"He handled himself just like you would hope," Red Sox manager Terry Francona said. "That's a lot to ask a kid coming out of Double-A. He competed, he had composure, he knew what he wanted to do and he did it."
What Masterson did in his first start was show why everybody is so high on him, mixing in a slider and changeup with his signature offering, a heavy sinker.
By the time Masterson's day was done, he had allowed just two hits and one run over six innings, with his only real blip coming on a hanging breaking ball hit for a home run by Mike Napoli leading off the fifth.
"Gosh, that was really impressive," Red Sox catcher Kevin Cash said. "[He was] definitely the bright spot of the day. Anybody is going to have nerves in that situation. He was so composed. He was drastically, offspeed-wise, improved from even Spring Training. And we used it a lot and were able to keep him off-balance."
Masterson didn't allow a hit until Gary Matthews Jr. singled to center in the third.
"It was actually pretty good," Masterson said of taking the mound for the first time as a big leaguer. "When I first got out there, it felt nice. Then we got through the first inning and I had to remember I had to go out and do it again. That's when the nervousness got there. It was just fun. I was happy to have the opportunity."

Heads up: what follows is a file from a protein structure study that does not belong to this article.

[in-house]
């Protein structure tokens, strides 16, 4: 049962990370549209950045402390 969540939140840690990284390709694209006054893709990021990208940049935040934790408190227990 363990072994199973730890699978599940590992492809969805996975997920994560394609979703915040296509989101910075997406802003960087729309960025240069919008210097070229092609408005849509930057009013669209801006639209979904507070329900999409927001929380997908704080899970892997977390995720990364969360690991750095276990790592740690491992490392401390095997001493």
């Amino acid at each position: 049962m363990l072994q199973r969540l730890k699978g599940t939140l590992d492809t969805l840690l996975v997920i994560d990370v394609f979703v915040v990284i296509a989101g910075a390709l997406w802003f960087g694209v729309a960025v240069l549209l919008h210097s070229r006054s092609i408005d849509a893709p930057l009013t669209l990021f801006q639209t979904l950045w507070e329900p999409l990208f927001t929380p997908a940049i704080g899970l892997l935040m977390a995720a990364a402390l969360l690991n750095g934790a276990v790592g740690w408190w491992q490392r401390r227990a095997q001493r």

Masterson found out about his opportunity less than 24 hours earlier at his Portland, Maine, home.
"Last night, I was at home with my wife trying to figure out something to do and my coach, Mike Cather, called and said, 'Are you ready for your start?'" Masterson said. "I said, 'Yeah.' He said, 'Good, because it's going to be at Fenway,'" Masterson recalled. "Then I scrambled to get everything together and drove down here."
The reason why Masterson was called up from the Portland Sea Dogs was the rapidly moving flu bug running through the Sox's pitching staff, affecting no fewer than four pitchers.
"I really just put the team in an opportunity to win," Masterson said. "That's what the starting pitcher's role is."
He allowed just two hits and one run with four walks and four strikeouts as the Red Sox had a 3-1 lead entering the seventh.
"Coming up, I was hoping to help out," Masterson said. "There are some unfortunate things that happened, and we didn't get the victory today, but I just wanted to go in and throw a lot of strikes. I did walk four people, but other than those four walks, I thought I pounded the zone pretty good and was happy with that."
And Masterson will have to be happy with that for the time being, as he was optioned back to Portland following the game to make room for reliever Bryan Corey, who will have his contract purchased from Triple-A Pawtucket prior to Friday's game against the Rays.
Even those in the opposing dugout couldn't help but take notice and be impressed.
"He handled himself real well out there," Angels manager Mike Scioscia said. "He's got a good arm. As the day went on, we had some better at-bats against him."
Sensing that his day was over after 95 pitches, the sellout crowd of 37,848 rose to their feet for a standing ovation.
Francona summed up the feelings of the appreciative fans and everyone in a Red Sox uniform alike.
"He did a great job," Francona said. "As an organization, I don't think we could be prouder."
Mike Petraglia is a contributor to MLB.com. This story was not subject to the approval of Major League Baseball or its clubs.